Roast cuts down on cost

March 06, 1991|By Arthur Schwartz | Arthur Schwartz,New York Daily News

"I miss the gravy," confided an often-quoted nutritionist, a public vegetarian. "So I tend to cook stew and pot roast a lot for my family."

She has a husband and two teen-age sons who are definitely not vegetarians.

"I give them all the meat, but I sneak a little gravy and put it on potatoes or pasta," she says. "The gravy has all the flavor of the meat without the meat. It's only cheating a little bit, don't you think?"

That gravy goes far to satisfy meat cravings is something our forebears need not have been told by a nutritionist. Second or even third-day gravy on biscuits was a staple of American pioneer and farm cooking.

The Italian-American long-cooked "gravy" with tomatoes and various meats is, to this day, extended by serving it on huge quantities of macaroni.

As this example shows, economy and good nutrition often walk hand in hand. There's a cost savings, as well as a cholesterol and fat savings, in serving less meat -- and more gravy -- to be sopped up by potatoes, bread, pasta or rice, the high-carbohydrate foods that nutritionists urge us to eat.

The following recipe, with thick, richly flavored gravy, is meant to serve four for two nights -- a total of eight servings.

The amount of meat used is often cooked for half as many eaters.

The gravy comes from an old-fashioned method. Whereas a traditional beef stew would be thickened with flour, which browns with the meat and gives the gravy rich color, the pot roast gravy is thickened with the pureed diced vegetables that cook with it and flavor it.

Two-night Pot Roast

Browning the roast under the broiler not only saves a few calories that come purely from fat, it gives the sauce color and the big, caramelized beef flavor of a grilled steak. This recipe serves four.

3 tablespoons olive oil

1 1/2 -inch thick slice beef shoulder (about 2 pounds)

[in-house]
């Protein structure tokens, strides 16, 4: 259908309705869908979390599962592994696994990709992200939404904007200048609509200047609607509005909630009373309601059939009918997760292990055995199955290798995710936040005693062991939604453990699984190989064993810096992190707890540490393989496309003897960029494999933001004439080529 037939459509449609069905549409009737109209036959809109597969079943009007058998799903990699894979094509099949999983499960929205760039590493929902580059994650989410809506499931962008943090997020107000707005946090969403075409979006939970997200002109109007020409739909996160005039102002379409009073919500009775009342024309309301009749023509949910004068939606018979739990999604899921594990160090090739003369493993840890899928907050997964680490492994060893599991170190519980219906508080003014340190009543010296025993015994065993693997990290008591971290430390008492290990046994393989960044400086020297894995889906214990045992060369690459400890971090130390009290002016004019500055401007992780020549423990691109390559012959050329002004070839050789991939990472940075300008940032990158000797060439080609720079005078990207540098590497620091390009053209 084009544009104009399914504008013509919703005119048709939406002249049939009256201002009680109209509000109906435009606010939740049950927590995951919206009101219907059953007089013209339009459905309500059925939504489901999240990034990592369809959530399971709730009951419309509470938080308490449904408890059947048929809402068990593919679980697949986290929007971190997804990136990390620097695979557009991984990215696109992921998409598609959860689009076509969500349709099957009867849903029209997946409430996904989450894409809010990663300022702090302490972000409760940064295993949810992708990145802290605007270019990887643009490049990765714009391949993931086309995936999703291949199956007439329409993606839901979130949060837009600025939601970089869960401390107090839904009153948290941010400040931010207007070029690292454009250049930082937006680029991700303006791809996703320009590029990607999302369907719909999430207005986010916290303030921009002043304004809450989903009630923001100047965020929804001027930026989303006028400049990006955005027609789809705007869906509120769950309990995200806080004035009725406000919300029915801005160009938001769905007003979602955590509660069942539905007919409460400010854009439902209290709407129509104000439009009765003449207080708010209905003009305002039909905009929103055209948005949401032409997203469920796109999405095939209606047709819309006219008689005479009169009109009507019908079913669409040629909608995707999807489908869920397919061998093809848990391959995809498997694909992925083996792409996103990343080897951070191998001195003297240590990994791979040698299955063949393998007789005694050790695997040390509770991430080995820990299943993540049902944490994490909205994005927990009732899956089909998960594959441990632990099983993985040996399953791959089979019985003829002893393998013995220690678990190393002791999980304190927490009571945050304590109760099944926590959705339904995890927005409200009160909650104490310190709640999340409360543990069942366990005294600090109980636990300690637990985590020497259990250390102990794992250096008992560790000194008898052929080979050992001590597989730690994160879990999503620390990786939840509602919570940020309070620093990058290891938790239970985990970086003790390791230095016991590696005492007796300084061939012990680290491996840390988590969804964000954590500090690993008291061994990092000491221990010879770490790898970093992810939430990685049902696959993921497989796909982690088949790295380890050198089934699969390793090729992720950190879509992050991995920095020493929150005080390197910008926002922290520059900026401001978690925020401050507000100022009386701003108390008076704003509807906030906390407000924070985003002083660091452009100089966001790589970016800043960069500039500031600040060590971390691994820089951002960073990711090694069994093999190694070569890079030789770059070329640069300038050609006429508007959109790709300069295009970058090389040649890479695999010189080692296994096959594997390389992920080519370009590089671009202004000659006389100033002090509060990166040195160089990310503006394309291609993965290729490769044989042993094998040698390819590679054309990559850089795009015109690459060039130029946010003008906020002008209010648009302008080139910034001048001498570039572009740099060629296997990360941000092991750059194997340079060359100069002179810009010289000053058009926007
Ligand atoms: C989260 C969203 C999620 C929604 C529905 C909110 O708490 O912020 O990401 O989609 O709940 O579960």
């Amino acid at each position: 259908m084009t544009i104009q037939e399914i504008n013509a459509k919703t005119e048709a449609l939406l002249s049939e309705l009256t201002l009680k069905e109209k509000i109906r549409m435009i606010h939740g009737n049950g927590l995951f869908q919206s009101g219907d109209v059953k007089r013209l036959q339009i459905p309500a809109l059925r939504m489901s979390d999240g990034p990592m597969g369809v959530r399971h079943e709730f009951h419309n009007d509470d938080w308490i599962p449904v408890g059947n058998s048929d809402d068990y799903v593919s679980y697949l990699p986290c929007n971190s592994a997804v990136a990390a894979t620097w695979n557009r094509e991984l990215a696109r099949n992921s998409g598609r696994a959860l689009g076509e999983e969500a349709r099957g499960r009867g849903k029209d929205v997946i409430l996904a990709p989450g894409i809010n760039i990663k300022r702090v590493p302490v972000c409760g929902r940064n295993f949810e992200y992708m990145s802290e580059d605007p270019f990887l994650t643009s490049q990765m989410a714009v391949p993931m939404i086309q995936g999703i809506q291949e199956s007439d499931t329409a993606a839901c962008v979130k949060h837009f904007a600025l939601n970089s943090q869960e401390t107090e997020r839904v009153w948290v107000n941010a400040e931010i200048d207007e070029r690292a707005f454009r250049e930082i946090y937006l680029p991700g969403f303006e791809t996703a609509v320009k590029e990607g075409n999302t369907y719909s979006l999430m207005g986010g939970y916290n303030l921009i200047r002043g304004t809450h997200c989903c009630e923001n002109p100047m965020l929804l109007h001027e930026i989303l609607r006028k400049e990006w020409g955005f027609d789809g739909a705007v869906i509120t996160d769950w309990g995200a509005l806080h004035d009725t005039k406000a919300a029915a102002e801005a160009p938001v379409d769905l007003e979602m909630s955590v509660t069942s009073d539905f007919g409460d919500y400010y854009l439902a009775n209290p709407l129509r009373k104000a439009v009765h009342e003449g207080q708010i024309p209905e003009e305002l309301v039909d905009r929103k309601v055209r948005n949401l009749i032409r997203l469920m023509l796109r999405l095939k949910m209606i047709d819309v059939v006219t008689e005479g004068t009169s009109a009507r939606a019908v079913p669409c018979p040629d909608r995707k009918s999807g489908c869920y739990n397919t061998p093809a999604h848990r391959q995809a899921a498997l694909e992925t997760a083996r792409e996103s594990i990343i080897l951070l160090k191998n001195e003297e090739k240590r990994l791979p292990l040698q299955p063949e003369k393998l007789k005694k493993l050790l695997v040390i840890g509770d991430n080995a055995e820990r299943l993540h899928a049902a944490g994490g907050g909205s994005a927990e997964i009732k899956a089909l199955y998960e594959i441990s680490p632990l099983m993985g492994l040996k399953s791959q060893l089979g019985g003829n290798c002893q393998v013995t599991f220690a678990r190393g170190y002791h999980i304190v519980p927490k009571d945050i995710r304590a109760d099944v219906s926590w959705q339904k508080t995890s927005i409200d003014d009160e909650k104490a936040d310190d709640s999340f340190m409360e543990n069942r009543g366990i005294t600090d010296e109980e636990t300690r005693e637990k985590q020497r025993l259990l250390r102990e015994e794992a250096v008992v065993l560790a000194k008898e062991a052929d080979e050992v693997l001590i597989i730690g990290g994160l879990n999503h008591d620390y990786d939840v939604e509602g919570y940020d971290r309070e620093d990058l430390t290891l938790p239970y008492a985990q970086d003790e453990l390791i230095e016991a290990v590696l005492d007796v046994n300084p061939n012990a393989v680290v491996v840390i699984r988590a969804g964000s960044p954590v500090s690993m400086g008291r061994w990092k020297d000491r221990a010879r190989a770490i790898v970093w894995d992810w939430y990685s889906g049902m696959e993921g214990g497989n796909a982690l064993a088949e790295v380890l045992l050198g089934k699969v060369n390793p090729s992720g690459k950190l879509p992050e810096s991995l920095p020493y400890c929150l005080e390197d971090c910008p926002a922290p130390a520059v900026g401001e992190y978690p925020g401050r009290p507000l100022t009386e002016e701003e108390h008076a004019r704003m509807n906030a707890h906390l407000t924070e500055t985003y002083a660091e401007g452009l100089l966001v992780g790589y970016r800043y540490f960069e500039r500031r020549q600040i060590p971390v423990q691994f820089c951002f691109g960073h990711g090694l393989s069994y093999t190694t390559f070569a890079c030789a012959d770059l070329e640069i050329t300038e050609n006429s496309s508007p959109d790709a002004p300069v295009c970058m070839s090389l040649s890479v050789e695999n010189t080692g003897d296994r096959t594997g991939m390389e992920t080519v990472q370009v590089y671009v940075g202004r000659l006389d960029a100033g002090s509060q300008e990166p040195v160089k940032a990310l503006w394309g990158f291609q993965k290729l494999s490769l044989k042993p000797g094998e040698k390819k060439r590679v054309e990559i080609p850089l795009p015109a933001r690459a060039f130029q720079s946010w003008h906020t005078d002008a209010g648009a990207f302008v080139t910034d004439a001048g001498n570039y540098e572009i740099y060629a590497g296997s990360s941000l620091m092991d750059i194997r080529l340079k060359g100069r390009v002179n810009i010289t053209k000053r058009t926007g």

1 1/2 cups finely chopped onion

1 1/2 cups finely chopped carrots

1 1/2 cups finely chopped celery

3 large cloves garlic, finely chopped

2 medium bay leaves

1 (14 to 16-ounce) can tomatoes

Salt and pepper

For the first night (for 4):

4 very large baking potatoes

For the second night (for 4):

4 1 pound tubular macaroni (such as ziti or penne)

Brown the meat under the broiler: Place it on a broiler rack about seven-inches from the heat.

Broil until well-browned, about eight minutes. Turn and brown the other side, another seven or eight minutes.

Place the browned meat in a shallow baking dish (a Pyrex or enameled pan is perfect). Tilt the broiler pan so the juice and fat run into a corner and spoon off the fat.

Discard fat. Add a few tablespoons of water to the pan and scrape up any browned bits. Pour these juices over the meat.

In a large skillet, heat the olive oil and saute the onions, carrots and celery together until tender, about ten minutes. Add the garlic and saute one more minute.

Lift up the meat and tuck a bay leaf and about half the vegetables under it. Place the other bay leaf and the remaining vegetables over it and around it.

Pour the chopped tomatoes over and around the meat. Cover snugly with foil and place in a preheated, 350-degree oven for about two hours, until meat is very tender.

Check with a fork after 1 1/2 hours.

When the meat is tender, scrape the vegetables off the surface and remove meat to a platter.

Pour all the juices and vegetables into a large bowl. Allow fat to surface, then skim. (Or, refrigerate meat, wrapped closely in plastic; refrigerate vegetables and juices, then remove hardened fat.)

(Freeze at this point, if desired. Thaw to cold room temperature to continue.)

In a blender, puree about half the vegetables and juices. Mix the puree with the remaining vegetables.

For the first night, slice about two-thirds to three-quarters of the meat one-quarter-inch thick and reheat, with half the sauce -- in the oven, on top of the stove, or in a microwave.

Serve meat on the side of the potato, sauce on top, with large portions of salad or green vegetables.

For the second night, cut the remaining meat into one-quarter-inch cubes and simmer about 20 minutes in the sauce, adding, if desired, a little canned or packaged tomato puree and re-seasoning with red pepper flakes (or other hot pepper). Serve on macaroni.

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